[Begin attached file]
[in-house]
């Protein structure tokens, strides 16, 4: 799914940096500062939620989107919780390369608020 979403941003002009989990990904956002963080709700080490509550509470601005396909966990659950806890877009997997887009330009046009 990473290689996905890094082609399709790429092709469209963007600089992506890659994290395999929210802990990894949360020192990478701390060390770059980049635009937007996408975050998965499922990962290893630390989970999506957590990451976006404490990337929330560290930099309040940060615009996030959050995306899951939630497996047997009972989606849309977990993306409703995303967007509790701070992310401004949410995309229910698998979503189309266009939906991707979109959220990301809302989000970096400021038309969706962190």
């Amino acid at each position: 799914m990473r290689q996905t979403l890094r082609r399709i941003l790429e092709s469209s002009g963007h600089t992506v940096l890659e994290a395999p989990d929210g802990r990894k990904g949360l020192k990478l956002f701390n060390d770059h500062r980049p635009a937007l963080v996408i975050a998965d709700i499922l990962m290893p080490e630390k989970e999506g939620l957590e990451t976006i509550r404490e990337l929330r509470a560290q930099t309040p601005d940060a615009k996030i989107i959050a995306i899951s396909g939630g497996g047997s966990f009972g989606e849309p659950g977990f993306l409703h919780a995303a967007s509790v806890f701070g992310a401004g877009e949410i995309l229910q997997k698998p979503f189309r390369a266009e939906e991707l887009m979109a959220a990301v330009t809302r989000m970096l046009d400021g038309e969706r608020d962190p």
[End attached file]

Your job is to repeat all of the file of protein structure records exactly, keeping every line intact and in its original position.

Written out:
[in-house]
């Protein structure tokens, strides 16, 4: 799914940096500062939620989107919780390369608020 979403941003002009989990990904956002963080709700080490509550509470601005396909966990659950806890877009997997887009330009046009 990473290689996905890094082609399709790429092709469209963007600089992506890659994290395999929210802990990894949360020192990478701390060390770059980049635009937007996408975050998965499922990962290893630390989970999506957590990451976006404490990337929330560290930099309040940060615009996030959050995306899951939630497996047997009972989606849309977990993306409703995303967007509790701070992310401004949410995309229910698998979503189309266009939906991707979109959220990301809302989000970096400021038309969706962190």
């Amino acid at each position: 799914m990473r290689q996905t979403l890094r082609r399709i941003l790429e092709s469209s002009g963007h600089t992506v940096l890659e994290a395999p989990d929210g802990r990894k990904g949360l020192k990478l956002f701390n060390d770059h500062r980049p635009a937007l963080v996408i975050a998965d709700i499922l990962m290893p080490e630390k989970e999506g939620l957590e990451t976006i509550r404490e990337l929330r509470a560290q930099t309040p601005d940060a615009k996030i989107i959050a995306i899951s396909g939630g497996g047997s966990f009972g989606e849309p659950g977990f993306l409703h919780a995303a967007s509790v806890f701070g992310a401004g877009e949410i995309l229910q997997k698998p979503f189309r390369a266009e939906e991707l887009m979109a959220a990301v330009t809302r989000m970096l046009d400021g038309e969706r608020d962190p």